That original $399 Kindle had a poor design–I bought one and returned it after a couple of weeks. The $359 Kindle 2 introduced in 2009 was better—a lot better—and I bought one and kept it. The 2010 model continued the trend of a rapidly declining price ($189 for a Wi-Fi and 3G version, $139 for a Wi-Fi-only model) and rapidly improving hardware design. (Let’s not speak of the enormous and expensive Kindle DX, please.)
For the fourth generation of Kindle, Amazon’s fragmented the Kindle product line even further. There’s the fourth-generation Kindle itself, the new Kindle Touch, and of course the full-color Kindle Fire. If you’re in the market for an ebook reader, choosing among Kindle options has never been more confusing.
Let’s start with the Kindle’s namesake. Like previous Kindles, it’s powered by a grayscale E-Ink screen that looks great in sunlight and requires lighting at night. This little guy is the cheapest Kindle yet, but the trade-off is that it’s got no touchscreen. As with previous-generation Kindles, you move forward and back through the pages of your book via buttons on the left and right side of the device. Four other buttons and a directional square sit just below the screen, and you presumably use these buttons to navigate through the rest of the Kindle interface. Since the keyboard of old Kindles has vanished, you’ll need to do any typing through the laborious use of a “ouija board” keyboard, guided by the directional square.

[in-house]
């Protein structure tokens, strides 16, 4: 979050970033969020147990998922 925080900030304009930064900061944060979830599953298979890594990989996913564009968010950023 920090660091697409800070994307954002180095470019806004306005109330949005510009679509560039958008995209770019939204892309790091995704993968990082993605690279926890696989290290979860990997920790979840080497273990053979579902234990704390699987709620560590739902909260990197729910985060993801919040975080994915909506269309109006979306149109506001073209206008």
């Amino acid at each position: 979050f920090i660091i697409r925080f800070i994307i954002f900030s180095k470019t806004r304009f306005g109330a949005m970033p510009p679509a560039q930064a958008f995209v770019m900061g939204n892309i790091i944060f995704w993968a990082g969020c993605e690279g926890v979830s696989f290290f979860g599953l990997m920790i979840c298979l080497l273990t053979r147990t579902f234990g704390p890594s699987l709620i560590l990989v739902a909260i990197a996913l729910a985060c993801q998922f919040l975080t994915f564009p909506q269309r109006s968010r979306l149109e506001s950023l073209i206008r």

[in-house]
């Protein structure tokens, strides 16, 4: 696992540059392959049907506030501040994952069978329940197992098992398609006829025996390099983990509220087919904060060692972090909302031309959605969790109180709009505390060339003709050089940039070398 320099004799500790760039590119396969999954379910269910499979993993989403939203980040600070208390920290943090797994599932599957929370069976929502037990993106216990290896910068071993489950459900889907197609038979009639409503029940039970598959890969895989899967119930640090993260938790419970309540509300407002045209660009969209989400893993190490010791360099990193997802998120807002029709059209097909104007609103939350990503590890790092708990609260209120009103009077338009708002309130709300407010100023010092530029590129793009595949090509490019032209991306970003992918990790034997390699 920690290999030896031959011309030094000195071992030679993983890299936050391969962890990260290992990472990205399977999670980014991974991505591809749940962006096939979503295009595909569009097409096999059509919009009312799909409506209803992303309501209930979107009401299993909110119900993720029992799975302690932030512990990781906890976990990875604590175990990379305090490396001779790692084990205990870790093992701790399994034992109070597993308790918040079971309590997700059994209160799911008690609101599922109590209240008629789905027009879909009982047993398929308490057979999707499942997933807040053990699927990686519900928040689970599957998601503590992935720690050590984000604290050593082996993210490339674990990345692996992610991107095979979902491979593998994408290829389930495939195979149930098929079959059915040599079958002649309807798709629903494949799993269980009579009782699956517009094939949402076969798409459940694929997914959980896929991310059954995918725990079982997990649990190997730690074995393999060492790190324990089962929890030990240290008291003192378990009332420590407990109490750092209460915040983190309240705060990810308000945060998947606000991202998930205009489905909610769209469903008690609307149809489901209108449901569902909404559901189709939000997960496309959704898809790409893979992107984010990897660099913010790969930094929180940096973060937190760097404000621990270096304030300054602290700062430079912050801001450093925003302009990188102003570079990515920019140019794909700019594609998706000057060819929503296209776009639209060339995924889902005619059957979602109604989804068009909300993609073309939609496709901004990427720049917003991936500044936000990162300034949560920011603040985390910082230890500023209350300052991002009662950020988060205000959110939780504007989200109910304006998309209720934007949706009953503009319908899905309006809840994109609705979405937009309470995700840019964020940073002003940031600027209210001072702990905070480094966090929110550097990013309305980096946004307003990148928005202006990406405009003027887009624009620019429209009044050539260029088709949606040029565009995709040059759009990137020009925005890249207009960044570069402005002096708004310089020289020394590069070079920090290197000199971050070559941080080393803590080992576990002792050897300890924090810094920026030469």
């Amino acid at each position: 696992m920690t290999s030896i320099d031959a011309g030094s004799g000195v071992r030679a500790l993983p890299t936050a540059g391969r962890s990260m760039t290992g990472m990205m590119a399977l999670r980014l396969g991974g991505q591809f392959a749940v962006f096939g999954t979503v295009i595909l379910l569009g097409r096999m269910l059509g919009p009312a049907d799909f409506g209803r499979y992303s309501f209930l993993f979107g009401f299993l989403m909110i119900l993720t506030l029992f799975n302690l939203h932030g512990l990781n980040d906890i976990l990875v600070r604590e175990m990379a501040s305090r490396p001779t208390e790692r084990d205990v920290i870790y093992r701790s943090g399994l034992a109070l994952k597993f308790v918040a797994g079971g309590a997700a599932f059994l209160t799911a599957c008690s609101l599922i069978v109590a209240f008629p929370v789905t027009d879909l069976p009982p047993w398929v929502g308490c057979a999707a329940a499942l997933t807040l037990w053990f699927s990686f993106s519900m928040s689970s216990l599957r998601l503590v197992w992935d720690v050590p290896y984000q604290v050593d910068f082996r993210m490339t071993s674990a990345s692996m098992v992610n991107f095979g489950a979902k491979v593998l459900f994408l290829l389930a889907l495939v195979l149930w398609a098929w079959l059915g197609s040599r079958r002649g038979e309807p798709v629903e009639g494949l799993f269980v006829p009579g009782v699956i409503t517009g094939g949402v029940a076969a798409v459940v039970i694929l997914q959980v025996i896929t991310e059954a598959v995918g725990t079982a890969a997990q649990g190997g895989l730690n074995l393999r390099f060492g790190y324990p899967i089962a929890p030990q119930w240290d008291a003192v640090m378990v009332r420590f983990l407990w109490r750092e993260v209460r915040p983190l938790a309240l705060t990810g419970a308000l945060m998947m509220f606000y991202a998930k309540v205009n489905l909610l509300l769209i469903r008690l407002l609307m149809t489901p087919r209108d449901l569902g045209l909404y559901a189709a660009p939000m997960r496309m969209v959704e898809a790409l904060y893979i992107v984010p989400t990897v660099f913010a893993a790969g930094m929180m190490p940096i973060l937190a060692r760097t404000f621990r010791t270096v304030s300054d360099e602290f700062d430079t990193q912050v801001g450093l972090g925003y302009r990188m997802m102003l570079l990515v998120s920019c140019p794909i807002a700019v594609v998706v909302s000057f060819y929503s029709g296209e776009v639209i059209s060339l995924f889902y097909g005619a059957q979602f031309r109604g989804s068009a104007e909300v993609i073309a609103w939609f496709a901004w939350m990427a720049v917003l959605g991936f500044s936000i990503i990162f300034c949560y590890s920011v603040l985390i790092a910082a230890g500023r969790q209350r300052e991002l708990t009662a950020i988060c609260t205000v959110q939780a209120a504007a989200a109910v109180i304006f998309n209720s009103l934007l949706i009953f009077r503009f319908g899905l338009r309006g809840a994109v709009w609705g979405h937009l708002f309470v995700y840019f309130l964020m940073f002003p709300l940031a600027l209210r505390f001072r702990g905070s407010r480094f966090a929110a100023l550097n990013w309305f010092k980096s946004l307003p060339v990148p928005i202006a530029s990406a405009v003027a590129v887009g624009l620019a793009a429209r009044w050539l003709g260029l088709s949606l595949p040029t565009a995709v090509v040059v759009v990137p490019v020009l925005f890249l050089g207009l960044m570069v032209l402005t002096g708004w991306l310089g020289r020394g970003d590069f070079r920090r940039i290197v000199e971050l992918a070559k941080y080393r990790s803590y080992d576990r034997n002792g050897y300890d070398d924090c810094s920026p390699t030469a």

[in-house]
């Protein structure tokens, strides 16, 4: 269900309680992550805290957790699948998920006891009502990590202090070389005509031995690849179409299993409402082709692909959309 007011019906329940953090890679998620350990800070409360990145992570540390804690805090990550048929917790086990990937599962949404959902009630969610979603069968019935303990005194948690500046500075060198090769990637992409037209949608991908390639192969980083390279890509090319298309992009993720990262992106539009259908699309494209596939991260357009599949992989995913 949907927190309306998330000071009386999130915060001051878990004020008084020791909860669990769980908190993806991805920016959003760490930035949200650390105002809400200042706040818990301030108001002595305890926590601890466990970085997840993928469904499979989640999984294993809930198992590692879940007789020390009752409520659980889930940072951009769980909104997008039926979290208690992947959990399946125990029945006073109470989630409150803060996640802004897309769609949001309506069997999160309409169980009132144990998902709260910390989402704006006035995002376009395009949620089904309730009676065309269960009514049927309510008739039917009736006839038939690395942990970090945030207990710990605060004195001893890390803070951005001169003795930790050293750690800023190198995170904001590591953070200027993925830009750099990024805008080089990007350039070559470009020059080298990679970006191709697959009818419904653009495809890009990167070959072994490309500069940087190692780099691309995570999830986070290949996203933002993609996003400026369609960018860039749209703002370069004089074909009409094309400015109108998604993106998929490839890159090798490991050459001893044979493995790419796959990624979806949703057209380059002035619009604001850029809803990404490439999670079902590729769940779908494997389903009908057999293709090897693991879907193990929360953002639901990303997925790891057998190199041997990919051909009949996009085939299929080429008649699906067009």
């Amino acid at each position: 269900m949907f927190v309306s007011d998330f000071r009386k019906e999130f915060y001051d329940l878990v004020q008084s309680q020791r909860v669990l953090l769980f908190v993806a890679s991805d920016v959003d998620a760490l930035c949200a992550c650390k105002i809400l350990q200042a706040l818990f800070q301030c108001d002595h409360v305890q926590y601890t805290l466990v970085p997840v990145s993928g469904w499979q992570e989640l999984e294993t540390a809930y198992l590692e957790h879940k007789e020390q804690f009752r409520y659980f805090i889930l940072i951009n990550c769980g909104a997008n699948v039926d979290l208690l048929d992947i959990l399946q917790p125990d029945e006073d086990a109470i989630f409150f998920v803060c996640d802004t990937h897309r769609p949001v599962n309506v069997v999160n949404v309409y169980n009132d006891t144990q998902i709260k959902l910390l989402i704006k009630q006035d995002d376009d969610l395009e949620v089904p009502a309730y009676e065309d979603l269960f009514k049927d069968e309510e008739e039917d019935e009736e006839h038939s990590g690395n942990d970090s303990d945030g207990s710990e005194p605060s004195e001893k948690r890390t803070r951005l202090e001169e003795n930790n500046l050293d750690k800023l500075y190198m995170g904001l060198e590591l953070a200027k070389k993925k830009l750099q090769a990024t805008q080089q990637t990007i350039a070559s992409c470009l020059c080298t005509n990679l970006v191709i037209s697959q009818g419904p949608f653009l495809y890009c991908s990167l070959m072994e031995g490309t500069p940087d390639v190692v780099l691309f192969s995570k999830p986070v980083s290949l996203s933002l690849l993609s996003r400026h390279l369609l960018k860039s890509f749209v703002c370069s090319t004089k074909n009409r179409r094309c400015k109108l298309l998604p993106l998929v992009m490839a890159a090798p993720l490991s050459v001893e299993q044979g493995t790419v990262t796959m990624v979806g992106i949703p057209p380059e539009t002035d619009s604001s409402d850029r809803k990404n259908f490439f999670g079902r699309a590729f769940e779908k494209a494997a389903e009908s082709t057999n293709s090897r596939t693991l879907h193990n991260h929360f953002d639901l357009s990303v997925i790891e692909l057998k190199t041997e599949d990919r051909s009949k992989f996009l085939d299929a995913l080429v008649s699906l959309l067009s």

If that sounds painful, well, yeah, it’s painful. But I’d wager that most Kindle users do very little work with the keyboard, which is why I’m excited that Amazon decided to dump it. I will occasionally highlight a passage and leave a note, but it’s rare. I basically only use the keyboard to enter in wi-fi passwords, and I can manage that from the ouija board.
If you do type a lot on your Kindle, the new fourth-generation Kindle isn’t for you. (The fourth-generation Kindle only supports Wi-Fi networking, so if you’re a big traveler who is often without nearby Wi-Fi, it’s also not for you.) But starting at $79, I suspect, will make it the right Kindle for a whole lot of people who are curious about the ebook thing.
The whole “starting at $79” complication to the product is because of a new wrinkle to Amazon’s price structure, added earlier this year: the ad-supported “Kindle with Special Offers” approach. In exchange a discount on the Kindle hardware, your Kindle displays ads when it’s turned off, as well as a small ad tile on its home screen. (Relax—there are no ads in the books themselves.)
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